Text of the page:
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An Equilibrium Asset Pricing Model with Labor Market Search

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  • Kuehn, Lars-Alexander

    (Carnegie Mellon University)

  • Petrosky-Nadeau, Nicolas

    (Carnegie Mellon University)

  • Zhang, Lu

    (OH State University)

Abstract

Search frictions in the labor market help explain the equity premium in the financial market. We embed the Diamond-Mortensen-Pissarides search framework into a dynamic stochastic general equilibrium model with recursive preferences. The model produces a sizeable equity premium of 4.54% per annum with a low interest rate volatility of 1.34%. The equity premium is strongly countercyclical, and forecastable with labor market tightness, a pattern we confirm in the data. Intriguingly, search frictions, combined with a small labor surplus and large job destruction flows, give rise endogenously to rare disaster risks a la Rietz (1988) and Barro (2006).

Suggested Citation

  • Kuehn, Lars-Alexander & Petrosky-Nadeau, Nicolas & Zhang, Lu, 2011. "An Equilibrium Asset Pricing Model with Labor Market Search," Working Paper Series 2012-01, Ohio State University, Charles A. Dice Center for Research in Financial Economics.
  • Handle: RePEc:ecl:ohidic:2012-01
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    References listed on IDEAS

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    As found by EconAcademics.org, the blog aggregator for Economics research:
    1. An Equilibrium Asset Pricing Model with Labor Market Search
      by Christian Zimmermann in NEP-DGE blog on 2012-01-27 10:21:35

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    Cited by:

    1. Nicolas Petrosky-Nadeau & Lu Zhang, "undated". "Unemployment Crises," GSIA Working Papers 2013-E5, Carnegie Mellon University, Tepper School of Business.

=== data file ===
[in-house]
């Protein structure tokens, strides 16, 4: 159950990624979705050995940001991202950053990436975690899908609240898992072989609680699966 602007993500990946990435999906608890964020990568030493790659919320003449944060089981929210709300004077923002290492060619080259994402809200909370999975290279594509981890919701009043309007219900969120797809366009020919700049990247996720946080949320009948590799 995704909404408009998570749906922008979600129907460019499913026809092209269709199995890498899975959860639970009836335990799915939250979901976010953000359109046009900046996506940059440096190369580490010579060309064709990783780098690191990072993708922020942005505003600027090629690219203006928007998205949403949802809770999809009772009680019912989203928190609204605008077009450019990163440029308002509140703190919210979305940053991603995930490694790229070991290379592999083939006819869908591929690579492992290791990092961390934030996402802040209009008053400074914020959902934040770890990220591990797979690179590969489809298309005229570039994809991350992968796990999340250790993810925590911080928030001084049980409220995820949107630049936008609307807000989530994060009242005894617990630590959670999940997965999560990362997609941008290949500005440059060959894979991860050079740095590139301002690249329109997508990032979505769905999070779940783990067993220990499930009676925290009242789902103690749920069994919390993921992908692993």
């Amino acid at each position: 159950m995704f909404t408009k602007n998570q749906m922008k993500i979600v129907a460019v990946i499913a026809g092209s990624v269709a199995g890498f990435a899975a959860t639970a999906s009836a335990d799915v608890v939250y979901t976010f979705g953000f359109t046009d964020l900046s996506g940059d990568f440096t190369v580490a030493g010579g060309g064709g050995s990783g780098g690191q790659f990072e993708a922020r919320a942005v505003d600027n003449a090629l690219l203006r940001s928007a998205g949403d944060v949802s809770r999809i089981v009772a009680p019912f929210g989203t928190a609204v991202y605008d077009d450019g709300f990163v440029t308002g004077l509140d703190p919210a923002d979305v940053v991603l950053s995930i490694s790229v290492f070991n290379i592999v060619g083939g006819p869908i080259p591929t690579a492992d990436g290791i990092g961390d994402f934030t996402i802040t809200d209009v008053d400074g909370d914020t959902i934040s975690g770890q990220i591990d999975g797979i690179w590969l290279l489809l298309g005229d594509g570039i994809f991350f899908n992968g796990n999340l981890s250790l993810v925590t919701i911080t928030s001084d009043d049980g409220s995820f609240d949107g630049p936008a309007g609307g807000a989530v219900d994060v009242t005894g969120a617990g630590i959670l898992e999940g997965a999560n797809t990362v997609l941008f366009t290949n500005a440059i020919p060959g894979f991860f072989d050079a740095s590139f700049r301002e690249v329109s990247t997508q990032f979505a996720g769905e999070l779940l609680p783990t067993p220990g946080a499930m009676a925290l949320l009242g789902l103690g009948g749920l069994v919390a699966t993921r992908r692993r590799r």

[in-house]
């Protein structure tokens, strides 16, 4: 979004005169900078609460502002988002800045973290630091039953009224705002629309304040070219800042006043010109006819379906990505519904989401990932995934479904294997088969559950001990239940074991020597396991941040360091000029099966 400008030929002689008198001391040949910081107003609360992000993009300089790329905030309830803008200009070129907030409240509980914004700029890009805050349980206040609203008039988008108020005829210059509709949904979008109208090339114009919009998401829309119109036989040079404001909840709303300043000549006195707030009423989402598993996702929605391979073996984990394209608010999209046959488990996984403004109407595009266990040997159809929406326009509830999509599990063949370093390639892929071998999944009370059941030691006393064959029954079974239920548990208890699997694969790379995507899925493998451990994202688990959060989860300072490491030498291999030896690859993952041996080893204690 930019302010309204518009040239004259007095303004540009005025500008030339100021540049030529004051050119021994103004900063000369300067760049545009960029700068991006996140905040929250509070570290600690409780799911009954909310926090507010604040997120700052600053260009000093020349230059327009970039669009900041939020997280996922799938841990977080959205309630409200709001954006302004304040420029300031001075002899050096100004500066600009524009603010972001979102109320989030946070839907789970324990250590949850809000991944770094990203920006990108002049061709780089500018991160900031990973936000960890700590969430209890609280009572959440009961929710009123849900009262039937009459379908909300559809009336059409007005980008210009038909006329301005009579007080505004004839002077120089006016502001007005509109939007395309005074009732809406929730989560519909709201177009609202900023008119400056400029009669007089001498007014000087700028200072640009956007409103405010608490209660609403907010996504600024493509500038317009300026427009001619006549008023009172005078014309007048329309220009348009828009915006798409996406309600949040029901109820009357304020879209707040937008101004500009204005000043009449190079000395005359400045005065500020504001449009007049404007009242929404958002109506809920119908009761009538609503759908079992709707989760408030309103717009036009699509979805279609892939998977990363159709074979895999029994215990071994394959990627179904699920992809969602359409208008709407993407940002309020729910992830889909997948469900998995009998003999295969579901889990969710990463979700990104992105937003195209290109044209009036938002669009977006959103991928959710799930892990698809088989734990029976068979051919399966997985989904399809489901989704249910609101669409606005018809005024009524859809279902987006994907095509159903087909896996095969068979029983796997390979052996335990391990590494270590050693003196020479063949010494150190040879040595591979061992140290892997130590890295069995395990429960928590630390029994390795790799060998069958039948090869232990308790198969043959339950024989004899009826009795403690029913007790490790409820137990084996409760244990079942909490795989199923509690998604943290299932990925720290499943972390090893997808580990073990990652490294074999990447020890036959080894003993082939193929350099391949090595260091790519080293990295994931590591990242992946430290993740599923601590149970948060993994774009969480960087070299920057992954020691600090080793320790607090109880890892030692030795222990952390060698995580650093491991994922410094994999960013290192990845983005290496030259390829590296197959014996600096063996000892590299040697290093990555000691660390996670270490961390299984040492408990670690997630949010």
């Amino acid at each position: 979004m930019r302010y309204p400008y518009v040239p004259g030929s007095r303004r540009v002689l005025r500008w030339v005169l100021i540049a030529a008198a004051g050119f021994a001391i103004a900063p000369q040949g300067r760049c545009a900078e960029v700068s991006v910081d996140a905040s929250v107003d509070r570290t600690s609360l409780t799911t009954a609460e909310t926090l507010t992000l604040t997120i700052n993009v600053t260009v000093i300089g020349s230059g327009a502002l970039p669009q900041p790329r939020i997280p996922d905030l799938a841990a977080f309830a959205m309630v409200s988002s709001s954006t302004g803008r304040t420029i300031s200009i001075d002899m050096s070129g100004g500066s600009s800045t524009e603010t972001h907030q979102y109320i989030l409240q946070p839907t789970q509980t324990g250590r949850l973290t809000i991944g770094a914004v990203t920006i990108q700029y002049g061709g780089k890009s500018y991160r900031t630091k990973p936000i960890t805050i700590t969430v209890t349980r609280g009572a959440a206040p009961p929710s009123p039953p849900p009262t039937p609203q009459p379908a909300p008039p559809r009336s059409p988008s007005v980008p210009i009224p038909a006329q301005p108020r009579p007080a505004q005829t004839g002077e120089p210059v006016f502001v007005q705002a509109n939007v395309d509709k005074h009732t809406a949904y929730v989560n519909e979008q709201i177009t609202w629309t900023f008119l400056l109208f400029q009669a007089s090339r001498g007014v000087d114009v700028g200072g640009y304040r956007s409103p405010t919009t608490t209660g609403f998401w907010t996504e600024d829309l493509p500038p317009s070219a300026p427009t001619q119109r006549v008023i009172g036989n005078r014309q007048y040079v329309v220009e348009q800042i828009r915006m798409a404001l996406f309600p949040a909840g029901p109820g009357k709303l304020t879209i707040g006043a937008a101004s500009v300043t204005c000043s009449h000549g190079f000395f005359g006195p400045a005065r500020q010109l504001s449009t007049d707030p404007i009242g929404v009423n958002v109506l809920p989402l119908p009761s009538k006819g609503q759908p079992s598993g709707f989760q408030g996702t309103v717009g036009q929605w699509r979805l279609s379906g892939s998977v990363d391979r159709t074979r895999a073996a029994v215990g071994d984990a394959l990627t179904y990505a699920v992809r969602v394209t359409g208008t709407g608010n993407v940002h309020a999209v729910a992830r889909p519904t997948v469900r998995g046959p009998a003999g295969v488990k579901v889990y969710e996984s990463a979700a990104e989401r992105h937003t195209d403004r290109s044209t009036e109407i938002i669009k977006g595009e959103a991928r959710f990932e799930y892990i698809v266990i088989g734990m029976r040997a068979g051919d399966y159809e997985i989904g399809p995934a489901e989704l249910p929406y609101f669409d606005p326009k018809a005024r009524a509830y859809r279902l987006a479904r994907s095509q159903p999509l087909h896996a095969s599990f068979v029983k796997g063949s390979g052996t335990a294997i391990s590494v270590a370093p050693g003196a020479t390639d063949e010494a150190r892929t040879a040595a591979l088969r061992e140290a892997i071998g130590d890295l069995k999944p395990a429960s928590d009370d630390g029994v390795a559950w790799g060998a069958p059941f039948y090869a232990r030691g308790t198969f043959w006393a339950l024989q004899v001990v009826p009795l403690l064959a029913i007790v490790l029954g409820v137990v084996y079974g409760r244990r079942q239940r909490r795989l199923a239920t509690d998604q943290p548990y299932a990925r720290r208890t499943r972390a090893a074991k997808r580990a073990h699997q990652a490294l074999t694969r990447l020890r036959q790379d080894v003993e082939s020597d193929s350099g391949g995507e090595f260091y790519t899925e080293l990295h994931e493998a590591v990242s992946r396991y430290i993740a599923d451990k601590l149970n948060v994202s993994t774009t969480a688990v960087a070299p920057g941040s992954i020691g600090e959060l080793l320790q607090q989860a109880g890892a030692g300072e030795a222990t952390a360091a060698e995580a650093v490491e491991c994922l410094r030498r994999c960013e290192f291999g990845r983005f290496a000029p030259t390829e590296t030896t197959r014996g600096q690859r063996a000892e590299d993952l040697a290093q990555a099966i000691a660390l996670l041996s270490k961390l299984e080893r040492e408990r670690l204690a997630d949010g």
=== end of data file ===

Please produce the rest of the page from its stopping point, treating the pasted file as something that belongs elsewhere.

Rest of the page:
2. Roberto Marfè, 2015. "Income Insurance and the Equilibrium Term-Structure of Equity," Carlo Alberto Notebooks 407, Collegio Carlo Alberto.
    3. Roberto Marfè, 2015. "Labor Rigidity and the Dynamics of the Value Premium," Carlo Alberto Notebooks 429, Collegio Carlo Alberto.
    4. Fernando M. Duarte & Carlo Rosa, 2015. "The equity risk premium: a review of models," Economic Policy Review, Federal Reserve Bank of New York, issue 2, pages 39-57.
    5. Andrew Y. Chen, 2013. "External Habit in a Production Economy," 2013 Papers pch1244, Job Market Papers.
    6. Roberto Marfè, 2016. "Corporate Fraction and the Equilibrium Term Structure of Equity Risk," Review of Finance, European Finance Association, vol. 20(2), pages 855-905.
    7. Michael Weber, 2014. "Nominal Rigidities and Asset Pricing," 2014 Meeting Papers 53, Society for Economic Dynamics.
    8. Pan, Wei-Fong, 2018. "Does the stock market really cause unemployment? A cross-country analysis," The North American Journal of Economics and Finance, Elsevier, vol. 44(C), pages 34-43.
    9. Thien Nguyen & Lukas Schmid & Howard Kung & Mariano Croce, 2012. "Fiscal Policies and Asset Prices," 2012 Meeting Papers 565, Society for Economic Dynamics.
    10. Andrew Y. Chen, 2014. "Precautionary Volatility and Asset Prices," Finance and Economics Discussion Series 2014-59, Board of Governors of the Federal Reserve System (U.S.), revised 12 Aug 2014.
    11. Jack Favilukis & Xiaoji Lin, 2012. "Wage Rigidity: A Solution to Several Asset Pricing Puzzles," 2012 Meeting Papers 589, Society for Economic Dynamics.
    12. Andrew Phiri, 2017. "The Unemployment-Stock Market Relationship in South Africa: Evidence from Symmetric and Asymmetric Cointegration Models," Managing Global Transitions, University of Primorska, Faculty of Management Koper, vol. 15(3 (Fall)), pages 231-254.
    13. Nicolas Petrosky-Nadeau & Lu Zhang, 2013. "Solving the DMP Model Accurately," NBER Working Papers 19208, National Bureau of Economic Research, Inc.
    14. Mikhail Simutin & JessieJiaxu Wang & Lars Kuehn, 2014. "A Labor Capital Asset Pricing Model," 2014 Meeting Papers 695, Society for Economic Dynamics.
    15. Roberto Marfè, 2016. "Labor Rigidity, Ination Risk and Bond Returns," Carlo Alberto Notebooks 461, Collegio Carlo Alberto.
    16. Robert E. Hall, 2014. "High Discounts and High Unemployment," NBER Working Papers 19871, National Bureau of Economic Research, Inc.

    More about this item

    JEL classification:

    • E21 - Macroeconomics and Monetary Economics - - Consumption, Saving, Production, Employment, and Investment - - - Consumption; Saving; Wealth
    • E24 - Macroeconomics and Monetary Economics - - Consumption, Saving, Production, Employment, and Investment - - - Employment; Unemployment; Wages; Intergenerational Income Distribution; Aggregate Human Capital; Aggregate Labor Productivity
    • E40 - Macroeconomics and Monetary Economics - - Money and Interest Rates - - - General
    • G12 - Financial Economics - - General Financial Markets - - - Asset Pricing; Trading Volume; Bond Interest Rates

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